Here’s the scenario: You work a mid-level desk job at a corporation that you’ve been with for a few years, and you’ve done pretty well for yourself. You’re well known, you’ve networked, and gotten yourself a few promotions along the way. You’re trying to set yourself to move up. You’re not quite there yet but your record is spotless, and besides a few more items you’re currently working on that would qualify you for the position, you’re golden. The management position is within sight. It’s the next step. You can practically see it in your future.
One day, your boss approaches you and commends you on the great job you’re doing. He says to you that the review board is looking at your record and you are well on your way to a management position. You smile. Even though you’ve felt that you were on the right track, it’s always nice to hear that your work ethic is being noticed. But then, the tone changes and you realize that you’ve been set up for the letdown. Sure, there are always things that you can improve on to better yourself and make you better prepared for the next higher position, but everything comes at a cost (let’s stick a pin in that for now).
Your boss then tells you that the review board wants to see more of you and what you can do. Sure, you do have that spotless record, but they want to see you in action. After all, what kind of leader leads from behind a desk?
Now, let’s talk more about you. You’re an introvert. You’re not loud and obnoxious, and you have a very small circle of people you consider “true” friends. You get along with people at work, but you aren’t the type that leaves your work on the desk just to go joke and pass time with your buddies in accounting. You don’t talk trash with the janitors in the smoking area, and you certainly don’t kiss up to the managers. You’re just a guy (or gal) that’s known to get the job done. You work behind the scenes to accomplish your goals. The few people in your office look up to you. They confide in you. They ask you for help. Most importantly, they trust you. When they do well, you let them know and reward them if possible. When they’re wrong, you also let them know. Your methods of reprimand are largely unnoticed, mainly because you never do it in public, and it’s something your workers appreciate. You have fun at work, sure. But you know that your people come first and your work comes next.
In a nutshell, your personality has made you who you are. It’s who you are known as, by you your family, your friends, and your coworkers. Now, in order to be competitive with your mid-level peers, your boss tells you that you must make some changes (go ahead and take that pin out).
You must work on marketing yourself not only to your office, but the entire department. You know you can, but you ask yourself “do I really need to?”
Let me explain.
Our country is extremely diverse. Along with it are all of the corporations and companies, and businesses, also with their own group of diverse individuals. Individuals. No, I’m not only talking about race and gender, but also personality types. I’m no expert, but I think this is a key piece of what makes us diverse, and we don’t address it nearly as much as we should. At an entry level position, it’s all about doing what’s required of you to keep your job. Once you move up and get a little bit of responsibility, maybe the authority to make minor decisions, it all changes. This is where the molding comes in. The key thing here is that most, if not all managers have their own story of how they got the position they now sit. Along with that comes the wanting to “give back” and help the up and comers also achieve the same status. Here are two phrases I’ve heard from two different managers on career advancement:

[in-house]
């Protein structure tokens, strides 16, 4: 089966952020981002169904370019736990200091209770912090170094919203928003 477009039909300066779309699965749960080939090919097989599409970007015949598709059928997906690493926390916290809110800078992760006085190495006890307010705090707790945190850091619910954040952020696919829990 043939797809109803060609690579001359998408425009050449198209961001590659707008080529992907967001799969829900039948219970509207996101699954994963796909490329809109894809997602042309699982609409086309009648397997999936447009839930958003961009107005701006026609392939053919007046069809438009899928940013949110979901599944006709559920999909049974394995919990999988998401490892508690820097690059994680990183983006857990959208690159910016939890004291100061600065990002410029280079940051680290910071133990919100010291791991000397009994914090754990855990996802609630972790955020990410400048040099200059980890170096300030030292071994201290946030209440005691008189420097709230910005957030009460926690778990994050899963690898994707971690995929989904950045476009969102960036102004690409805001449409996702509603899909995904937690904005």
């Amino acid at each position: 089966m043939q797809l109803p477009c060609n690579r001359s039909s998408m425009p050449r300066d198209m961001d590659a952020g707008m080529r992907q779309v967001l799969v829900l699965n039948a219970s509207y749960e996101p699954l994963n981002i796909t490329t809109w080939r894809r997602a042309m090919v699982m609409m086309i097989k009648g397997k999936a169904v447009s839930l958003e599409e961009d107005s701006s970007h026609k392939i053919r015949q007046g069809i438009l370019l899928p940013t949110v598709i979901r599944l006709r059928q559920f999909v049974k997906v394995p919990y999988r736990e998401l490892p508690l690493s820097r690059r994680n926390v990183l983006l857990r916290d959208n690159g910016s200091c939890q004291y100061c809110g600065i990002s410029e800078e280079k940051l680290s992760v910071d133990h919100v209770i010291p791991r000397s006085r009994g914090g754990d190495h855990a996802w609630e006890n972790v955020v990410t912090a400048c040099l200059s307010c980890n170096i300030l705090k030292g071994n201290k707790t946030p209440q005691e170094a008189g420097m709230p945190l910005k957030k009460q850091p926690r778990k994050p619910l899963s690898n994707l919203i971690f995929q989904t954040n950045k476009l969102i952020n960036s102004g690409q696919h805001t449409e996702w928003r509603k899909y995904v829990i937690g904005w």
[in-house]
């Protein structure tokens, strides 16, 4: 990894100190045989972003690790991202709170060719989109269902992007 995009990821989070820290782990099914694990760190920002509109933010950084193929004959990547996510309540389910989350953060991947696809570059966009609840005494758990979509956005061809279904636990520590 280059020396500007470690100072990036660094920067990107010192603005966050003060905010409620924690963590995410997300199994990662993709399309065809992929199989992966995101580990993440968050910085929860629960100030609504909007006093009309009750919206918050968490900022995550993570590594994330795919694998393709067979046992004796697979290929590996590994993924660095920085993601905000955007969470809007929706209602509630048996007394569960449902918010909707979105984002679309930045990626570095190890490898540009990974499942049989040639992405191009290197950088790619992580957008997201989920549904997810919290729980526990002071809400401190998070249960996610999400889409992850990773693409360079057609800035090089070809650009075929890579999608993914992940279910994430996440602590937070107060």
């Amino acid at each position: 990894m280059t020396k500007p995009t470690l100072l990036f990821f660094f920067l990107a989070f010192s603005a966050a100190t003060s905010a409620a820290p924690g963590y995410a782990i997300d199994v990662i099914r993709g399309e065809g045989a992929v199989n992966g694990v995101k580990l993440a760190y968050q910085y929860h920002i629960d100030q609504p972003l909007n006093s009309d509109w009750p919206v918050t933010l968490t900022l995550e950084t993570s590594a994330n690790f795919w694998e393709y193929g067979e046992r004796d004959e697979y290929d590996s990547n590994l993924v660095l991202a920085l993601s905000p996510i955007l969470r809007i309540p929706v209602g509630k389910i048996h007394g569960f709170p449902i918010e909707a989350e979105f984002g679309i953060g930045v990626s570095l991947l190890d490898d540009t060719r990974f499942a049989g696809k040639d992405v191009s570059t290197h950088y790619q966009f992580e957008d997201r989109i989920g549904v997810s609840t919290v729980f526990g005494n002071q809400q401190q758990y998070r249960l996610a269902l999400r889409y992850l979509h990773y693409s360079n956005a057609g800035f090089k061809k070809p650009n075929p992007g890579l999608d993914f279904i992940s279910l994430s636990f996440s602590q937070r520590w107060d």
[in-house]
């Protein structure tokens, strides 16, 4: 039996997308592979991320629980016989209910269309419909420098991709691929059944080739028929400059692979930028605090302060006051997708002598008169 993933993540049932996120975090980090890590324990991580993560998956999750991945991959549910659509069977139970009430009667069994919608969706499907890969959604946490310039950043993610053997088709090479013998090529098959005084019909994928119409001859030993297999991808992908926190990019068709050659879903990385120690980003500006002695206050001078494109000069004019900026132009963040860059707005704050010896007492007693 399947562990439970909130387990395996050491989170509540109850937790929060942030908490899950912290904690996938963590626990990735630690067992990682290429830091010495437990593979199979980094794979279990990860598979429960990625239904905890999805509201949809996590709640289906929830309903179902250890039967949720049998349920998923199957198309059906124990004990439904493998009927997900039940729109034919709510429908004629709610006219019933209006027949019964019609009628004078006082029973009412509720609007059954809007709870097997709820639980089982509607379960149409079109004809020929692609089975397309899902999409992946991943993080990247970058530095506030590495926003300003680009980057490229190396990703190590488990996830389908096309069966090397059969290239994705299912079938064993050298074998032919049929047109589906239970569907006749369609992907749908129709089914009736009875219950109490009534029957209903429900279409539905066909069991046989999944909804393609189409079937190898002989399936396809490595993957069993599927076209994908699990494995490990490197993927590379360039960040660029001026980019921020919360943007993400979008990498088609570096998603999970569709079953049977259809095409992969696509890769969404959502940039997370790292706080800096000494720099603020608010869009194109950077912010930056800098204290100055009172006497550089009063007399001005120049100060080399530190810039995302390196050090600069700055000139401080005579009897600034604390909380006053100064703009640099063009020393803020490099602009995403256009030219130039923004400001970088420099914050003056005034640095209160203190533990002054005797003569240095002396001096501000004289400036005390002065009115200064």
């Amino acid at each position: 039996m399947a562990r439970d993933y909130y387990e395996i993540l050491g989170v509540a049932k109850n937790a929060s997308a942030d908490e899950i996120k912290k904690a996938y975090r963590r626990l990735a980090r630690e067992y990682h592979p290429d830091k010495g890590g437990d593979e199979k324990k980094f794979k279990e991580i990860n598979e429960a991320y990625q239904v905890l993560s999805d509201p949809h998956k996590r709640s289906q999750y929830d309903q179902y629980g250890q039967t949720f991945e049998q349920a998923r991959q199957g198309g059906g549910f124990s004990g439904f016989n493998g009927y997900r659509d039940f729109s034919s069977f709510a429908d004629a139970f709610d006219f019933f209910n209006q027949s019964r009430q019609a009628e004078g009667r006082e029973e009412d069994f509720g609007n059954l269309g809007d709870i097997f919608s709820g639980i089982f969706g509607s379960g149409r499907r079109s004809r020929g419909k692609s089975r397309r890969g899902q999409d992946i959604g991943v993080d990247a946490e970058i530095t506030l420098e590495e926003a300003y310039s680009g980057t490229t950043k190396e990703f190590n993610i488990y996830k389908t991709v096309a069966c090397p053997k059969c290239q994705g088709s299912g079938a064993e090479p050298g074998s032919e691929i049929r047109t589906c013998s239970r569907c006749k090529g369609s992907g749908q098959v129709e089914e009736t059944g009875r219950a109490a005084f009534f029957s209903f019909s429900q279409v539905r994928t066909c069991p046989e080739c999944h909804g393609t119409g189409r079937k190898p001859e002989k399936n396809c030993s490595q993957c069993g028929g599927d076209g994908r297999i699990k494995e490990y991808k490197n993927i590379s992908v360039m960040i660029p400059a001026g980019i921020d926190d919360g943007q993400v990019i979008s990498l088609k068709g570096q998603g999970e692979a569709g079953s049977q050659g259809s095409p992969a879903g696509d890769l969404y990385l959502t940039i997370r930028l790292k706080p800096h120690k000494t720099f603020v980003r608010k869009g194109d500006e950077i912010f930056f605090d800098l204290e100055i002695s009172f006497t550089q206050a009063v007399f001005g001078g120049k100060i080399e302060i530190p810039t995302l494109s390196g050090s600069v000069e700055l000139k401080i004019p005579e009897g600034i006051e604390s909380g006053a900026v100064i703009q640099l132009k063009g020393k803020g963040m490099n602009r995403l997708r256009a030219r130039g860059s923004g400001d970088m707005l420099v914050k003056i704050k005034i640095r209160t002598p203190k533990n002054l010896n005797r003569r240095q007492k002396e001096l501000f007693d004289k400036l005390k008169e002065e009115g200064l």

1: As you move up and attain more responsibility, you will have to decide the type leader you want to be.
2: In order to be successful in this position, this is the type of leader you have to be.
Which one sounds more appealing to an up and comer? You decide for yourself.
The point I’m trying to make is this: Why are we so “fake” concerned with diversity and innovation and originality, but at the same time, requiring out new talent to be exact replicas of our former selves? That’s what I think a mentor is not. If there are milestones that I need to hit to reach an objective, by all means share your knowledge and guidance. But why is there a need to try to change people? What does my personality have that my work ethic doesn’t? Why be loud and charismatic when I can just show you through my actions?
My suggestion? Why don’t we teach our mentee how he or she can channel their own personal strengths for the good of the company? If you’re a loud person, learn how to use that to inspire the masses. If you work better in smaller groups, then be great at that. Sure, we should find the right niche in our weaknesses and build from there, but being well-rounded shouldn’t require you to change your persona.
Fellow introverts, help me out. We are amazing at just about everything (personal opinion). Public speaking, we can do it and be great at it. But just because we aren’t the joke master, “hey, look at me,” freestyle rap battling, gossiping, in crowd cool kids that doesn’t make us unworthy of being great leaders. We achieve the same results, we just crossed the bridge from different sides.
I wouldn’t be myself, I’d just be another you.
#2 down, vigor with continuance.